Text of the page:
The Rev. Brian Kirk, a pastor in the Christian Church and adjunct faculty teacher at Eden Theological Seminary, applauded Gaga for her ability to echo Jesus' unconditional love to the outcasts of the culture in her single "Born This Way."
"I'm not sure why over the many years of the Church's existence, we have often ignored this approach and have instead preferred to tell the story of humankind's innate depravity and sinfulness. Many recent national surveys indicate that young people today primarily identify the Church, not with a message of love, but with a message of judgment and self-righteousness."
He continued to write in his column on the Mainline Protestant portal, "It is no wonder that some youth see the Jesus of Scripture mirrored more in the music of popular culture than in the life of the Church."
"Lady Gaga speaks directly to those the Church would condemn and offers an alternative vision of a world without judgment – not unlike Jesus' own vision of a kingdom of God centered in grace and forgiveness."
On the other hand, Dr. Seth Polk, pastor of Cross Lanes Baptist Church in Charleston, W.V., found Lady Gaga's message confusing and misguiding. He asked readers of his blog, "Are we adequately prepared to think clearly about what we believe? Are Christians adequately prepared to refute this fuzzy thinking with the hope of the Gospel?"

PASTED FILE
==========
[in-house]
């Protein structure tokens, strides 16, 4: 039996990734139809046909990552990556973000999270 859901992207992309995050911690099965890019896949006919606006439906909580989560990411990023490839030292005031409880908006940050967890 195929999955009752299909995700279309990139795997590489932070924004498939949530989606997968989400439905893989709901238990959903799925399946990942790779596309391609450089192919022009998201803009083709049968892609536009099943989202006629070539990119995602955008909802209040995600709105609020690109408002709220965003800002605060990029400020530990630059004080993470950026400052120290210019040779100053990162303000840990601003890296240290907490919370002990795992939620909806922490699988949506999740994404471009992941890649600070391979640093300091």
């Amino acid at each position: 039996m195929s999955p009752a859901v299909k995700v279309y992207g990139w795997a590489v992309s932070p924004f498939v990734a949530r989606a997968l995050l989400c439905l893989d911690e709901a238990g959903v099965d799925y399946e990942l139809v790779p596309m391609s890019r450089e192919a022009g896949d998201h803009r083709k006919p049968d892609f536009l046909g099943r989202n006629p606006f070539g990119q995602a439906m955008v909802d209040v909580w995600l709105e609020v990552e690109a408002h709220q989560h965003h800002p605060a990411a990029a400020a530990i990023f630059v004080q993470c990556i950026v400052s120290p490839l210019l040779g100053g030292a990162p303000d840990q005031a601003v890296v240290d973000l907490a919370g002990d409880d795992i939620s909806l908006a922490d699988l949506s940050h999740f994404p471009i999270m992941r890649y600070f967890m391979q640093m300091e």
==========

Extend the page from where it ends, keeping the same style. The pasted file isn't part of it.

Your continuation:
Reviewing Gaga's interview on Larry King, Polk realized that many of her stated beliefs concerning religion were common to today's culture. Many believed that religion and church were completely separate, that people could be religious and spiritual and choose what they wanted to believe, and that there was no one way.
Dispelling the myths, the pastor clarified that believers must understand the battle for Truth, firmly know what they believe about God's word as to effectively communicate it, hold clearly to the clarity and exclusivity of the Gospel of Jesus Christ, and love people, like Gaga, who are spiritually confused like Jesus does and point them to Him.
Then, instead of "falling in love with the wrong man over and over again," those who are confused could have the chance to fall in love with the right man who never betrays and instead brings about change.
Culling debate and much discussion throughout the religious and non-religious world in regards to her risqué albums and unresolved faith, Gaga is nonetheless staying true to herself and doing what she does best – take risks.
Explaining to the Skorpion Show how she never wanted to play it safe, Gaga knew from the outset she was going to make a lot of records that were going to "piss people off. I didn't lie."
Her next song "Judas" will be no exception.
Already garnering attention before its release for its over the top lines and biblically incorrect references, her next single faces a judgment of its own whether good or bad.
Either way, Gaga isn't going to let any negativity bring her down, not even "Judas."
The release of her second single will be announced at midnight on Tuesday via GAGAVISION according to her Twitter.
Her third album "Born This Way" releases May 23rd.